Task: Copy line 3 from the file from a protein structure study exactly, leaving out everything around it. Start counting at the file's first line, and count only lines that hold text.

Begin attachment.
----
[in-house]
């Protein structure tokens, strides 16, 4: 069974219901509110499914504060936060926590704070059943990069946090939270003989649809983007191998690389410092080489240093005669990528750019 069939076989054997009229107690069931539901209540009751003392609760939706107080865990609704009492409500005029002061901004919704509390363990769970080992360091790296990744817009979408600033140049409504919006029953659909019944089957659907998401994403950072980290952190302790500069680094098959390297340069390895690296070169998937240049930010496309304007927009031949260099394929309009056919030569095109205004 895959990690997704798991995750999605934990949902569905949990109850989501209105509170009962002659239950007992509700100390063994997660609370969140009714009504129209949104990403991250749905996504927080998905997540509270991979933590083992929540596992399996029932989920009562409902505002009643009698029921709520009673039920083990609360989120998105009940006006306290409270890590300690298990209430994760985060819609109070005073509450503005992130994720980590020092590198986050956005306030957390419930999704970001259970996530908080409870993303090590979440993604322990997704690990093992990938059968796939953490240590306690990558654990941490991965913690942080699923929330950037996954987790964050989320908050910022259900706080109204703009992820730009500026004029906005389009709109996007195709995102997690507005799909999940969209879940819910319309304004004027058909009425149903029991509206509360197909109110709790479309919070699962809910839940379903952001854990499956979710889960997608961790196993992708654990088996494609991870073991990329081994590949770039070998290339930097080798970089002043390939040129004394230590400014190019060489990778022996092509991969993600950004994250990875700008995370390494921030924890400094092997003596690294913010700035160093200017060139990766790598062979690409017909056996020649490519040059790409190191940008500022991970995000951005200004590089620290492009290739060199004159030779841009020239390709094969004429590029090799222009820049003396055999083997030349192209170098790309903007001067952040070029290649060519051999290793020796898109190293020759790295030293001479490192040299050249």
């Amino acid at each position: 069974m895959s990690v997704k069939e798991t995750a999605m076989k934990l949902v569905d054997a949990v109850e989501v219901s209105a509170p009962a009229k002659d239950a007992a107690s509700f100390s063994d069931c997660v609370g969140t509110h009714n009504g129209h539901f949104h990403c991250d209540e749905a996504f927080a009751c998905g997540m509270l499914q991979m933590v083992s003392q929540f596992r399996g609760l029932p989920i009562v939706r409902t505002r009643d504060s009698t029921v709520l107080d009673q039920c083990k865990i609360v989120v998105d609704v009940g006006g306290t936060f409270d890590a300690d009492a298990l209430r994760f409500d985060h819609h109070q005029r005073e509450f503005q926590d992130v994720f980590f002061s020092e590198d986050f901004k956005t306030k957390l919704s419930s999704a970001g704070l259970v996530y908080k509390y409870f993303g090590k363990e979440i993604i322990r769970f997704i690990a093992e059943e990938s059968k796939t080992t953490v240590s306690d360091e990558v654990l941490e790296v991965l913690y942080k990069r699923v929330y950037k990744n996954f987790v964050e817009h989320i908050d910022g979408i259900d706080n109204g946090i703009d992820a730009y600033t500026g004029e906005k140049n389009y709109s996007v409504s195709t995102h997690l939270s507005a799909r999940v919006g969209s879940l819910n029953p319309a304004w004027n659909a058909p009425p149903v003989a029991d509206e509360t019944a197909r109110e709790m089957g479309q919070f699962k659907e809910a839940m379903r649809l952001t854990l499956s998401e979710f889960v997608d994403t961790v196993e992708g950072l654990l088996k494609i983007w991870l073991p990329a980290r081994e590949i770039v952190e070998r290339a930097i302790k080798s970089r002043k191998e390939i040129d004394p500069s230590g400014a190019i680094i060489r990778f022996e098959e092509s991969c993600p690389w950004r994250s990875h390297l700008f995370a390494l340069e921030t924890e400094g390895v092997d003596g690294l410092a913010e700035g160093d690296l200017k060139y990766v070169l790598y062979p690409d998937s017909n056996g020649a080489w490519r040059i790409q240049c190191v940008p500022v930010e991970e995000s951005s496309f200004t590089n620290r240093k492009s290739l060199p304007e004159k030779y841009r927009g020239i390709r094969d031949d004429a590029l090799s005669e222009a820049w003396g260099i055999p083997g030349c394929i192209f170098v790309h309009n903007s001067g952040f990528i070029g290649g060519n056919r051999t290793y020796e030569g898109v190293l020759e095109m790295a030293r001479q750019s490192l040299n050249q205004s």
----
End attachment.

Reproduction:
């Amino acid at each position: 069974m895959s990690v997704k069939e798991t995750a999605m076989k934990l949902v569905d054997a949990v109850e989501v219901s209105a509170p009962a009229k002659d239950a007992a107690s509700f100390s063994d069931c997660v609370g969140t509110h009714n009504g129209h539901f949104h990403c991250d209540e749905a996504f927080a009751c998905g997540m509270l499914q991979m933590v083992s003392q929540f596992r399996g609760l029932p989920i009562v939706r409902t505002r009643d504060s009698t029921v709520l107080d009673q039920c083990k865990i609360v989120v998105d609704v009940g006006g306290t936060f409270d890590a300690d009492a298990l209430r994760f409500d985060h819609h109070q005029r005073e509450f503005q926590d992130v994720f980590f002061s020092e590198d986050f901004k956005t306030k957390l919704s419930s999704a970001g704070l259970v996530y908080k509390y409870f993303g090590k363990e979440i993604i322990r769970f997704i690990a093992e059943e990938s059968k796939t080992t953490v240590s306690d360091e990558v654990l941490e790296v991965l913690y942080k990069r699923v929330y950037k990744n996954f987790v964050e817009h989320i908050d910022g979408i259900d706080n109204g946090i703009d992820a730009y600033t500026g004029e906005k140049n389009y709109s996007v409504s195709t995102h997690l939270s507005a799909r999940v919006g969209s879940l819910n029953p319309a304004w004027n659909a058909p009425p149903v003989a029991d509206e509360t019944a197909r109110e709790m089957g479309q919070f699962k659907e809910a839940m379903r649809l952001t854990l499956s998401e979710f889960v997608d994403t961790v196993e992708g950072l654990l088996k494609i983007w991870l073991p990329a980290r081994e590949i770039v952190e070998r290339a930097i302790k080798s970089r002043k191998e390939i040129d004394p500069s230590g400014a190019i680094i060489r990778f022996e098959e092509s991969c993600p690389w950004r994250s990875h390297l700008f995370a390494l340069e921030t924890e400094g390895v092997d003596g690294l410092a913010e700035g160093d690296l200017k060139y990766v070169l790598y062979p690409d998937s017909n056996g020649a080489w490519r040059i790409q240049c190191v940008p500022v930010e991970e995000s951005s496309f200004t590089n620290r240093k492009s290739l060199p304007e004159k030779y841009r927009g020239i390709r094969d031949d004429a590029l090799s005669e222009a820049w003396g260099i055999p083997g030349c394929i192209f170098v790309h309009n903007s001067g952040f990528i070029g290649g060519n056919r051999t290793y020796e030569g898109v190293l020759e095109m790295a030293r001479q750019s490192l040299n050249q205004s």